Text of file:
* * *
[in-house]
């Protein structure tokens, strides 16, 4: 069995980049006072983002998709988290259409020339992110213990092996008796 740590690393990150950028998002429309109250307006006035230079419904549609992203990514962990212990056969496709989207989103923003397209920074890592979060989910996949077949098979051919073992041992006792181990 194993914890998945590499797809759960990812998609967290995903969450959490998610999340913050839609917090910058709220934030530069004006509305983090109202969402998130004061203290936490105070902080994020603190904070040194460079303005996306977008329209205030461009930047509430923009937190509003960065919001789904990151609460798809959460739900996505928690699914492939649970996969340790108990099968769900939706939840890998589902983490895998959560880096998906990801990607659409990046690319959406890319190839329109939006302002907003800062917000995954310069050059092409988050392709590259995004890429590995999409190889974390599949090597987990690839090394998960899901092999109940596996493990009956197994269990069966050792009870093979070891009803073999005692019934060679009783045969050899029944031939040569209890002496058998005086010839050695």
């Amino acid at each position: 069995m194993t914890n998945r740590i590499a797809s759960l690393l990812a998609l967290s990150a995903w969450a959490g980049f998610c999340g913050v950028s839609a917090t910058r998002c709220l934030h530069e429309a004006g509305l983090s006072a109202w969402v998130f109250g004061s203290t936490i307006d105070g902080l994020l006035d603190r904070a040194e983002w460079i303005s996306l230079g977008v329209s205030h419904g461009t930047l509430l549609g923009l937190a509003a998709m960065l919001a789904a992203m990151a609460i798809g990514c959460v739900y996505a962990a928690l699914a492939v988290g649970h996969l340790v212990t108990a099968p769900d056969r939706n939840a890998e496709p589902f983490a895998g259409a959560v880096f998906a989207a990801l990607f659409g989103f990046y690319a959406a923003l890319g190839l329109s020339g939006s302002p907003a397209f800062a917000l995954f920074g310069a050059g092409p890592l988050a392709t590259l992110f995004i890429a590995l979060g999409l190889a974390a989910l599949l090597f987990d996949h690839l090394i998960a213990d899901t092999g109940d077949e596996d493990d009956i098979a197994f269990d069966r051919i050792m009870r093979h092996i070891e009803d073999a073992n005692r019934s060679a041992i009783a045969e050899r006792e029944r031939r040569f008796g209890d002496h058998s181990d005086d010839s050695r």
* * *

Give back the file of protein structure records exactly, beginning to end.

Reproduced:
[in-house]
């Protein structure tokens, strides 16, 4: 069995980049006072983002998709988290259409020339992110213990092996008796 740590690393990150950028998002429309109250307006006035230079419904549609992203990514962990212990056969496709989207989103923003397209920074890592979060989910996949077949098979051919073992041992006792181990 194993914890998945590499797809759960990812998609967290995903969450959490998610999340913050839609917090910058709220934030530069004006509305983090109202969402998130004061203290936490105070902080994020603190904070040194460079303005996306977008329209205030461009930047509430923009937190509003960065919001789904990151609460798809959460739900996505928690699914492939649970996969340790108990099968769900939706939840890998589902983490895998959560880096998906990801990607659409990046690319959406890319190839329109939006302002907003800062917000995954310069050059092409988050392709590259995004890429590995999409190889974390599949090597987990690839090394998960899901092999109940596996493990009956197994269990069966050792009870093979070891009803073999005692019934060679009783045969050899029944031939040569209890002496058998005086010839050695």
């Amino acid at each position: 069995m194993t914890n998945r740590i590499a797809s759960l690393l990812a998609l967290s990150a995903w969450a959490g980049f998610c999340g913050v950028s839609a917090t910058r998002c709220l934030h530069e429309a004006g509305l983090s006072a109202w969402v998130f109250g004061s203290t936490i307006d105070g902080l994020l006035d603190r904070a040194e983002w460079i303005s996306l230079g977008v329209s205030h419904g461009t930047l509430l549609g923009l937190a509003a998709m960065l919001a789904a992203m990151a609460i798809g990514c959460v739900y996505a962990a928690l699914a492939v988290g649970h996969l340790v212990t108990a099968p769900d056969r939706n939840a890998e496709p589902f983490a895998g259409a959560v880096f998906a989207a990801l990607f659409g989103f990046y690319a959406a923003l890319g190839l329109s020339g939006s302002p907003a397209f800062a917000l995954f920074g310069a050059g092409p890592l988050a392709t590259l992110f995004i890429a590995l979060g999409l190889a974390a989910l599949l090597f987990d996949h690839l090394i998960a213990d899901t092999g109940d077949e596996d493990d009956i098979a197994f269990d069966r051919i050792m009870r093979h092996i070891e009803d073999a073992n005692r019934s060679a041992i009783a045969e050899r006792e029944r031939r040569f008796g209890d002496h058998s181990d005086d010839s050695r």